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A Scene-Stealer of Depth and Dimension

Some people are literally born for the stage.


Take, for example, Achilles Massahos.


His first stage role was as Jesus in the manger while in first grade at his Catholic school.


In an ironic plot twist, his next role will be as Kris Kringle in “Miracle on 34th Street.” It will be Achilles’ 17th appearance with Radio Redux, in a role that comes some two decades after he arrived in Eugene via a circuitous path.


In the decades following his debut in the manger, Achilles has played real-life roles ranging from candy maker to Hollywood prop master and assistant art director, hardware store manager to masseur.

After junior college, he was accepted into the prestigious Neighborhood Playhouse School of Theatre in New York City — whose alumni include such stars as Gregory Peck, Diane Keaton, Steve McQueen, Robert Duvall

and Grace Kelly, among others.


He exemplified the classic “starving actor”

"Actors create an opportunity for people to see themselves — reflections of themselves. If people leave a production feeling more of themselves, I’ve succeeded in what I wanted to do,” Achilles says. Photo by Bub Bishop.

lifestyle, auditioning for films, television and Broadway while waiting tables and hoping for that big break. A near-miss came in 1976, when he auditioned for a major role on Broadway that would have had him acting alongside Richard Burton, an almost certain step to greater roles and possibly even fame and fortune.


Achilles was runner up for that part, but has no regrets about what might have been.


“All you gotta do is look around and take note of how rich your life is. When it comes down to it, there is no difference. Life is wonderful. Life is amazing,” he says.


On advice from his agent in New York, Achilles moved to Los Angeles “where I could starve in the sunshine instead of starve in the snow,” Achilles says. He continued to audition. He found small roles. He took odd jobs. He continued to starve in the sunshine.


The stage, and a desire to build a family, took him to the Bay Area, to Seattle, to Breitenbush Hot Springs and eventually to Eugene. But by then, Achilles had reached a low point. He was questioning his worth and seeking a personal comeback.


He returned to the stage in 1996, with starring roles in a couple of Eugene productions. That’s where Radio Redux director Fred Crafts — then an arts writer for The Register-Guard — called attention to this “newcomer” and reawakened Achilles’ love of acting with the power of a defibrillator.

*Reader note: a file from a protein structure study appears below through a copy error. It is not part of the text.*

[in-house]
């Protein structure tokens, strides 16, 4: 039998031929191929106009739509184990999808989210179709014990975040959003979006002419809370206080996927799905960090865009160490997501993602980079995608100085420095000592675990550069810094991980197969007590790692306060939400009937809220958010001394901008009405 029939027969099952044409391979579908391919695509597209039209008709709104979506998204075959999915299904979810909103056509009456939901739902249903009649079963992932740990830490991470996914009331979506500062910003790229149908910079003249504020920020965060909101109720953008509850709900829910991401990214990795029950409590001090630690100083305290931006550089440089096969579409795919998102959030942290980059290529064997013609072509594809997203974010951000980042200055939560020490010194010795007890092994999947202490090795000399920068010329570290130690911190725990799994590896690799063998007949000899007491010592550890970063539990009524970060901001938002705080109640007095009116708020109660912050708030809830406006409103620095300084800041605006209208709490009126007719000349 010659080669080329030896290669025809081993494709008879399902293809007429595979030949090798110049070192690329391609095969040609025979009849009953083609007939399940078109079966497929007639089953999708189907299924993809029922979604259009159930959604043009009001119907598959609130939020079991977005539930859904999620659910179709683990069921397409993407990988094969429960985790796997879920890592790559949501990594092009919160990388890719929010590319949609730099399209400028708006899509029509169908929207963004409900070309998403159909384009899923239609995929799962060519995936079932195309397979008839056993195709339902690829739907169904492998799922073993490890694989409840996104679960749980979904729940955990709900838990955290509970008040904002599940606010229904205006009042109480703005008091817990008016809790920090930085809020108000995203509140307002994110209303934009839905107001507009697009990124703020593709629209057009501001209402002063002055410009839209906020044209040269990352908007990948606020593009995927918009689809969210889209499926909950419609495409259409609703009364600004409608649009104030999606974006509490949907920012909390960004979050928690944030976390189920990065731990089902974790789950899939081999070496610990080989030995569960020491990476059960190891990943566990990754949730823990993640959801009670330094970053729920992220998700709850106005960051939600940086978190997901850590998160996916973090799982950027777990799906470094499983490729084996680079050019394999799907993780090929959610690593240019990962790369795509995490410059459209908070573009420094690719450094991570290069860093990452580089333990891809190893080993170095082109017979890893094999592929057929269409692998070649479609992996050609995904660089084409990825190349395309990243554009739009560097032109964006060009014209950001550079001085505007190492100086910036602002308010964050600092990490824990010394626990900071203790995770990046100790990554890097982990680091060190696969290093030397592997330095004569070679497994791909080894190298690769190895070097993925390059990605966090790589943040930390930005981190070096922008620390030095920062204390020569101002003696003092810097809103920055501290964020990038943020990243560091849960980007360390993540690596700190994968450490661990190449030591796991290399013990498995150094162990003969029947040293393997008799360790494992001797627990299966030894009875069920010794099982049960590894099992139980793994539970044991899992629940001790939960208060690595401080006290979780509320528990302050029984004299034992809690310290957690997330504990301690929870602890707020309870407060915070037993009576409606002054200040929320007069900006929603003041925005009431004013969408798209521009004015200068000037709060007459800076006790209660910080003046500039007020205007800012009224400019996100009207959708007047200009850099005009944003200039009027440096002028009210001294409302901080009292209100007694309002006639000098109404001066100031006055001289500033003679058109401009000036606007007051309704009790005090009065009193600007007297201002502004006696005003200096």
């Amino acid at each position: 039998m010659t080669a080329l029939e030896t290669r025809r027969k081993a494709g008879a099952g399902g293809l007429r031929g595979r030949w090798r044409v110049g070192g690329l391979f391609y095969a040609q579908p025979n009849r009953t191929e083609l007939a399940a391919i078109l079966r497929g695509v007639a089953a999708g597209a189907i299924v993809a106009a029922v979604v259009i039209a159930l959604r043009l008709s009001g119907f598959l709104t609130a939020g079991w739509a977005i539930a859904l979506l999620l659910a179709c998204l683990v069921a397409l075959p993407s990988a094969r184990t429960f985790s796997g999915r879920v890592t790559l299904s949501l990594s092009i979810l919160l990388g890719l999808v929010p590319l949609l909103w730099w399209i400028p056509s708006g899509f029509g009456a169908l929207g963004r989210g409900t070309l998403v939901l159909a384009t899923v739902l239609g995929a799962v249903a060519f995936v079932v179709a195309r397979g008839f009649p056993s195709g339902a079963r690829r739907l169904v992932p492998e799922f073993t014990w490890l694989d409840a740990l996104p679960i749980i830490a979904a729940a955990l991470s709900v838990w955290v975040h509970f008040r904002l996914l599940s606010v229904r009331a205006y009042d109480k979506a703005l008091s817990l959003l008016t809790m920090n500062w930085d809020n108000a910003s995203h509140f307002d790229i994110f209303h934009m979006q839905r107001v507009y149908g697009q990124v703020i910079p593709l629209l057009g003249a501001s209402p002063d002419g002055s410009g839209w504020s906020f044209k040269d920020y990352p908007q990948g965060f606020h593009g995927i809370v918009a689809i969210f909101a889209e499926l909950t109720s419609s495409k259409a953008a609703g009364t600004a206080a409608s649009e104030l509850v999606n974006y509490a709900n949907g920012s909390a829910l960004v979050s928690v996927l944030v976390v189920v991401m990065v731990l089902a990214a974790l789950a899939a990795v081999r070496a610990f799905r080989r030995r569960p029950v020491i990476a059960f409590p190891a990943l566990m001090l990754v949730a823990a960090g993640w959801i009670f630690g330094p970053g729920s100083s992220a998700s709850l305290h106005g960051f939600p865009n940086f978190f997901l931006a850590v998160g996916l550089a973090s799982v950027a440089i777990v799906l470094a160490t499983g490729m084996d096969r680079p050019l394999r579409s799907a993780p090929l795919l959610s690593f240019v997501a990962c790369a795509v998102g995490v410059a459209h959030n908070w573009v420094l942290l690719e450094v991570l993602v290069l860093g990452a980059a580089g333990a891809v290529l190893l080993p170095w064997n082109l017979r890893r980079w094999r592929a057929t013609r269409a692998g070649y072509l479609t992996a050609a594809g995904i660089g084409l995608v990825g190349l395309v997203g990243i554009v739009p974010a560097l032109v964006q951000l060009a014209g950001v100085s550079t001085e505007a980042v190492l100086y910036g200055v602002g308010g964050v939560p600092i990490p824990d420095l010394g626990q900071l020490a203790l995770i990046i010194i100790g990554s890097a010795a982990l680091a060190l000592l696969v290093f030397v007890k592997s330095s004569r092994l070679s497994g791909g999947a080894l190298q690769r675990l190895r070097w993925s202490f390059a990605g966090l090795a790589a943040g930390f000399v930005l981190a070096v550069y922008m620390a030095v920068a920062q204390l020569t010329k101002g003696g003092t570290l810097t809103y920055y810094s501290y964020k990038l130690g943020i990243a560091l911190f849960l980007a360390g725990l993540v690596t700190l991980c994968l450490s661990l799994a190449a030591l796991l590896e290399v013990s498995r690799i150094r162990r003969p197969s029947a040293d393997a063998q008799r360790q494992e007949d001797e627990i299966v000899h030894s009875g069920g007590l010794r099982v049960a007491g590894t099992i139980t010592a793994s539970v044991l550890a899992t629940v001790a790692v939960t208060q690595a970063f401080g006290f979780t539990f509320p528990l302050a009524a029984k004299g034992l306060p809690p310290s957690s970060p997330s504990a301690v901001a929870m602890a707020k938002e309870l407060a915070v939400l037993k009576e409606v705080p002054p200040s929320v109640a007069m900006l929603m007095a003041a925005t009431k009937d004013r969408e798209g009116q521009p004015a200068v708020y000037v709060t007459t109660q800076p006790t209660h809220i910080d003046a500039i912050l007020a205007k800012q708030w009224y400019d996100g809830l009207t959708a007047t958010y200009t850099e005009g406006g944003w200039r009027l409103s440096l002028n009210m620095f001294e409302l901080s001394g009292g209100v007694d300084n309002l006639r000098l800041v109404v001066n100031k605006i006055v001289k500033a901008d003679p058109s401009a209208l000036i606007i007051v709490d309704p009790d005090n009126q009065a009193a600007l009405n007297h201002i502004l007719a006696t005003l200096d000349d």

Fred wrote a glowing review of the first production he saw Achilles in — “It Runs in the Family” at the Very Little Theatre. A scant week later, Fred eagerly reviewed Achilles in “Noises Off.” The roles were light years apart in terms of character, yet Achilles pulled them both off with great skill and apparent ease, causing Fred to comment in his “Noises Off” review: “Who is this guy?”


“This guy” had only been in Eugene a short time and, at that low point in his life, Fred’s review became a turning point. It didn’t hurt that Fred, in a “Things I Am Thankful For In 1996” column at year’s end, “listed me as one of the things he was thankful for,” Achilles says, still amazed at the idea 20 years later. “How do you not feel pumped after someone I didn't even know welcomes you like that?


“[Fred] was the resurgence of my acting,” Achilles continues. “I have felt so blessed being part of the Eugene theater community. We have a phenomenal group of talented people here.”


“Achilles is one of those special performers you cannot take your eyes off," says Radio Redux founder and director Fred Crafts (above left). 

Says Fred, “Achilles is one of those special performers you cannot take your eyes off. His ability to take command of the stage is as mesmerizing as it is rare. He’s a first-rate comedian … a scene-stealer. Yet, he’s not just a funny man. His characters have great depth and dimension. He blows me away. He’s a magical man.”


Achilles rediscovered the challenge and reward of the stage. And he felt a renewed appreciation for the deeper role an actor can play for the audience and for himself, he says.

During a rehearsal in Soreng Theatre at the Hult Center, Achilles takes a break to watch scenes featuring other actors.

“It helped me see this is what I’m supposed to do. I’d come in contact with what I was put on this Earth to do,” Achilles says.


In broad terms, Achilles says he believes most people are uncertain about who they are, where they stand amid the conflict and complexity that seeks to define daily life.


“I don’t think that we know who we are. Actors create an opportunity for people to see themselves — reflections of themselves. If people leave a production feeling more of themselves, I’ve succeeded in what I wanted to do,” Achilles says. “If I can touch one person in that audience, I’ve accomplished my goal.”


Although Fred contributed to Achilles’ return to the stage in Eugene, it would be years before they would work together. Achilles first saw a Radio Redux production at a small venue in Pleasant Hill.


“I wanted to do it. I couldn’t figure out why Fred hadn’t asked me,” Achilles recalls. “So I got in touch with him. I said: ‘Fred. This is so much fun. I want to do this.’ I’ll be working with Fred forever if he wants me.


“And now playing Kris Kringle… who wouldn’t want to do that?” Achilles says. “Thank you, Fred!”


Story by Bub Bishop. Bub retired as a former reporter for The Register-Guard.


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